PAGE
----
Polish designer Filip Lysyszn, who dubs himself a “wannabe type designer,” took the typographic asterisk sign and transformed it into different Marvel and DC Comic Superheroes. What’s amazing is how easy it is to identify each Superhero simply by the color of the costume and a few signature details – Batman’s ears, Mr. Fantastic’s stretchy arms, Superman’s cowlick, and Wolverine’s claw hands. Lysyszn even suggested relative size by showing the Hulk as a bulging asterisk and Storm as a more petite asterisk. Aside from being a clever exercise, the asterisk Superhero caricatures show us that every exact detail does not have to be captured to be recognizable – a few iconic elements will suffice. It also suggests that most of us have spent far too much time reading comic books.
City-dwellers know that we are constantly bombarded with graphic messages. It’s the “white noise” of urban living. Most of us tune it out like the omnipresent sound of traffic and pedestrian chatter.
This 2006 award-winning film, made by Netherlands-based Studio Smack for Museum de Beyerd in Breda, has become a classic. Like an x-ray, the film “Kapitaal” zeroes in only on the graphic stimuli encountered by an “unseen commuter” waiting on a platform for the train, riding the subway and walking through the city. Everything but the graphic information is reduced to black silhouettes. Signage, logos, ads, train timetables, graffiti, posters and packaging labels stand out in stark white contrast. There is no voiceover commentary, just the claustrophobic visual assault pressing in from every direction. It begs the question: How much do people really notice in a world of information overload? How can designers and advertisers avoid adding to the visual clutter and give the public something they really want to see?
The fact that the Museum of Communism in Prague is next to a casino and above a McDonald’s burger restaurant is an ironic “thumbing one’s nose” at the oppressors who kept the Czech Republic under nearly a half century of totalitarian rule. The museum, which has as its slogan “Communism: The Dream, the Reality, the Nightmare,” is dedicated to relating what daily life was like living behind the Iron Curtain, right up to the Velvet Revolution that led to the overthrow of the Communist government in 1989. It includes everything from video clips, Soviet memorabilia, and a replica of a Soviet interrogation room.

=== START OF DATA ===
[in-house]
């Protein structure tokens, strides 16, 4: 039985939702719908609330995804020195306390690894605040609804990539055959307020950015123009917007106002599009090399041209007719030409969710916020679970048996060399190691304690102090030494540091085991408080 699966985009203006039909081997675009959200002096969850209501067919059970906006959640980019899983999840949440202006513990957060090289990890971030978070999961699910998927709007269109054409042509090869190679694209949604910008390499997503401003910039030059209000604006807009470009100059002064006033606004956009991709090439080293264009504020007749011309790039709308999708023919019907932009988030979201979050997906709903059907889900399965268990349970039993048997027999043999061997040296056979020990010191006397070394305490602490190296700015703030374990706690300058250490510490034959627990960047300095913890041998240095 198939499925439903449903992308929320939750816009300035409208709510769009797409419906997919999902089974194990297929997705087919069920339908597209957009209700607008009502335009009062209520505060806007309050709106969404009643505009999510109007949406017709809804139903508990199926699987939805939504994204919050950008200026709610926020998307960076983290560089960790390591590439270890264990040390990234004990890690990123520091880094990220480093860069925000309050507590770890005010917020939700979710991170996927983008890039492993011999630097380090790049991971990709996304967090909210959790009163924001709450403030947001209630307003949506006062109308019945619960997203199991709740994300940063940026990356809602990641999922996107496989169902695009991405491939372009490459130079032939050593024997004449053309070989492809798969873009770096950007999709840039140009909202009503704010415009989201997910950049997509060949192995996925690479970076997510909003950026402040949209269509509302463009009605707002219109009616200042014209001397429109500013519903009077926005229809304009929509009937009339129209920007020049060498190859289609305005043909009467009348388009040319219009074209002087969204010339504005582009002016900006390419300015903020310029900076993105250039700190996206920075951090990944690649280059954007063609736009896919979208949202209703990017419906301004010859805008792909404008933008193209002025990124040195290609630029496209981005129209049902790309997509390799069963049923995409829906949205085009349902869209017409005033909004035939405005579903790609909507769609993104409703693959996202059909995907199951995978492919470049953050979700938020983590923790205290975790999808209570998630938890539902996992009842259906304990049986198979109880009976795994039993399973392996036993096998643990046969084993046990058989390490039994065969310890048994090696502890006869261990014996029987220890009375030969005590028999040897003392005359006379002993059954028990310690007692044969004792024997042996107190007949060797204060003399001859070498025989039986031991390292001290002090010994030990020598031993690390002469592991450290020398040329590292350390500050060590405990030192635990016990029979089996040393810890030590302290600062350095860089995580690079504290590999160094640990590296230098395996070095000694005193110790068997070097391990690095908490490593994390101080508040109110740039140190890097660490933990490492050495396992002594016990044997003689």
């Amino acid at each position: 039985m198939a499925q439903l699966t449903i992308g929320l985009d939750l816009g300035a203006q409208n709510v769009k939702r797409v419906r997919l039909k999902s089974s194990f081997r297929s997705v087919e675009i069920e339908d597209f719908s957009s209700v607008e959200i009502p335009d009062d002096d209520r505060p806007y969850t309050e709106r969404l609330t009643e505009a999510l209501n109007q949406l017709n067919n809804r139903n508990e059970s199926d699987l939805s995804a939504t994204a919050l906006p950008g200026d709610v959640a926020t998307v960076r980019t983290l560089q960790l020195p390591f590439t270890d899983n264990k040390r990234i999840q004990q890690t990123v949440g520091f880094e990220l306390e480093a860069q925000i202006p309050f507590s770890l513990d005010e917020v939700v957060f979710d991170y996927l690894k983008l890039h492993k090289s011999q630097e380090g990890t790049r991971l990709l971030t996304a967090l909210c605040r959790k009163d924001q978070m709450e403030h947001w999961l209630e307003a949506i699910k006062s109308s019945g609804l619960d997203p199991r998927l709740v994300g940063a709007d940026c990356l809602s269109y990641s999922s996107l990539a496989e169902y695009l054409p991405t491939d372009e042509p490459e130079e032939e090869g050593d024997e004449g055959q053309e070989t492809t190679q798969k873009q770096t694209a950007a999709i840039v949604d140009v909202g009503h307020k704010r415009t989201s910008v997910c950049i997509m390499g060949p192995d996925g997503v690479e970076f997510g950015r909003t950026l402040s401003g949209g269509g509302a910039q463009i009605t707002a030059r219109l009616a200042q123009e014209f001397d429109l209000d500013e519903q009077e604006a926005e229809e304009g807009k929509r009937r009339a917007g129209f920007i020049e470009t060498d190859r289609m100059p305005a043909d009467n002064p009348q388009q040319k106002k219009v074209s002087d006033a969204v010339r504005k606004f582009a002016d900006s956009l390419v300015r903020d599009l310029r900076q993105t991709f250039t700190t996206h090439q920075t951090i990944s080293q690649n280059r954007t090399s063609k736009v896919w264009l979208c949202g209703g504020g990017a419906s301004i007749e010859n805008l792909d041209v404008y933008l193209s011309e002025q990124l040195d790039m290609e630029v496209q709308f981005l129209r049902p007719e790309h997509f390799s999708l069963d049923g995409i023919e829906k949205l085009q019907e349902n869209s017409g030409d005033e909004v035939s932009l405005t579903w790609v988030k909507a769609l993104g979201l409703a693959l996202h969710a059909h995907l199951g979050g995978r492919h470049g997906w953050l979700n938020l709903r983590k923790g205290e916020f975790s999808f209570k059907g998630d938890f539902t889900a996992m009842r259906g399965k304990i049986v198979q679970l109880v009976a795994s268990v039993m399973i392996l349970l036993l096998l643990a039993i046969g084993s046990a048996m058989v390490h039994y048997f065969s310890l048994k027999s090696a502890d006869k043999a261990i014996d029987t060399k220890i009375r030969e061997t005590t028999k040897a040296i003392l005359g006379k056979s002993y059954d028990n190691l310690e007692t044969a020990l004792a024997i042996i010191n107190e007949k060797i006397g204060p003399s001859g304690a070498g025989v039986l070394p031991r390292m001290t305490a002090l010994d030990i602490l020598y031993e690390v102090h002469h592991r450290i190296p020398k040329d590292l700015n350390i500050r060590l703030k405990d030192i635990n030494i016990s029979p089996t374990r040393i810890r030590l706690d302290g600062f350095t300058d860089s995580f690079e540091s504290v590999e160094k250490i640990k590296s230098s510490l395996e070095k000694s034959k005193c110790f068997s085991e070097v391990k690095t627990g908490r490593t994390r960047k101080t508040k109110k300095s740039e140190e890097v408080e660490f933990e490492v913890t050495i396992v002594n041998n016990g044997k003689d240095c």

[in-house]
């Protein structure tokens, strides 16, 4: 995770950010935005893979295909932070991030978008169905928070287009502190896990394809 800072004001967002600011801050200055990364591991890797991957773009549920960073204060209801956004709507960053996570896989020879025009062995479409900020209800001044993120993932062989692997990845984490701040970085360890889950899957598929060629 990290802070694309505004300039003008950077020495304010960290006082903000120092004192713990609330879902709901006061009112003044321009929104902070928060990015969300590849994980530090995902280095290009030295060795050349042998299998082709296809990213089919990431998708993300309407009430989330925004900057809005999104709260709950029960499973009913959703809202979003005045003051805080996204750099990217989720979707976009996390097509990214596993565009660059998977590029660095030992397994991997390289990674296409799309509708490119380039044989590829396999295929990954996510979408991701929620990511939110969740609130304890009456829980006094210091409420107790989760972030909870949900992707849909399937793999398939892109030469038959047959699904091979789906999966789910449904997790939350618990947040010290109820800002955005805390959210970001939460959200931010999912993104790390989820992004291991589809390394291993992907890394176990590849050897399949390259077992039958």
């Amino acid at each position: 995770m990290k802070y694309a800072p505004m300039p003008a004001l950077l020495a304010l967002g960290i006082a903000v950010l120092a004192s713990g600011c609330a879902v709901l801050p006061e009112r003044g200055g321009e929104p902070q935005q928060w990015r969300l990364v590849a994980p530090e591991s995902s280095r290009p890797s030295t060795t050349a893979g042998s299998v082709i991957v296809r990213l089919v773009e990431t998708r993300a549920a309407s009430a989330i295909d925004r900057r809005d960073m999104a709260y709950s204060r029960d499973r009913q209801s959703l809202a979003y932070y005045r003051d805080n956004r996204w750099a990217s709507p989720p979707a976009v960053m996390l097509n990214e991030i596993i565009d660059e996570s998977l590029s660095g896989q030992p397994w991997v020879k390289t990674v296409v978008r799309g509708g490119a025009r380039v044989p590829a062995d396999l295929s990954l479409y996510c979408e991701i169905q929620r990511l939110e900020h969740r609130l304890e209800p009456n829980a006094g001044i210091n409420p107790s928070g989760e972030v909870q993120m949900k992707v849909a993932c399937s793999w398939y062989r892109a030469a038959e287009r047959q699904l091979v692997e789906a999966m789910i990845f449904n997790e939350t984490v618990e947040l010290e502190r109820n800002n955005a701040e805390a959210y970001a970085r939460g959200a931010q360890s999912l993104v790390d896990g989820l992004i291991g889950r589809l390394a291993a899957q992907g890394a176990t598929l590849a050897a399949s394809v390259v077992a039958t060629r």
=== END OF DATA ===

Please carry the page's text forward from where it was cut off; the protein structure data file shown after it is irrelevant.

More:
Chanel let its Le Vernis line of fingernail polish take centerstage with this choreographed dance number by Grammy-nominated director Patrick Daughters and French set designer Aline Bonetto. Sassy fingers strut down a mini-runway to the doo-wop tune of “Little Bitty Pretty One” by Frankie Lymon and The Teenagers and break into chorus-line steps. The set incorporates several of the couture house’s symbols including the double “C” logo, pearl necklaces, and Coco Chanel’s famous mirrored spiral staircase. The closing credit cites the starring roles of the nail polish shades.
The occasion of America’s Independence Day on July 4th offers a good time to reflect on how the Star-Spangled Banner became the official flag of the nation. It all started back in 1777. A ragtag army of American colonists was engaged in a fierce battle for independence from Great Britain. Designing an aesthetically pleasing flag to represent themselves was the last thing on their mind. Outnumbered, outspent and outmaneuvered, the Continental Congress had more urgent matters to deal with.
But an emissary from a pro-colonist Native American tribe forced Congress to act by requesting a banner of sorts to display so that scouts would not come under “friendly fire” while on missions for the Continental Army. To prove they were willing to “pay” for such a flag, the emissary included three strings of wampum. Congress hastily put a flag design on its agenda, and 11 days later: “RESOLVED: that the flag of the United states be 13 stripes, alternate red and white; that the Union be 13 stars, white in a blue field representing a new constellation.” This resolution was one of many passed that day. The committee obviously didn’t give the matter much thought, but “borrowed” liberally from several sources, including the Sons of Liberty red-and-white “stripes of rebellion” banner and the 13-star blue canton of the New Hampshire Green Mountain Boys and Rhode Island Continental Regiment.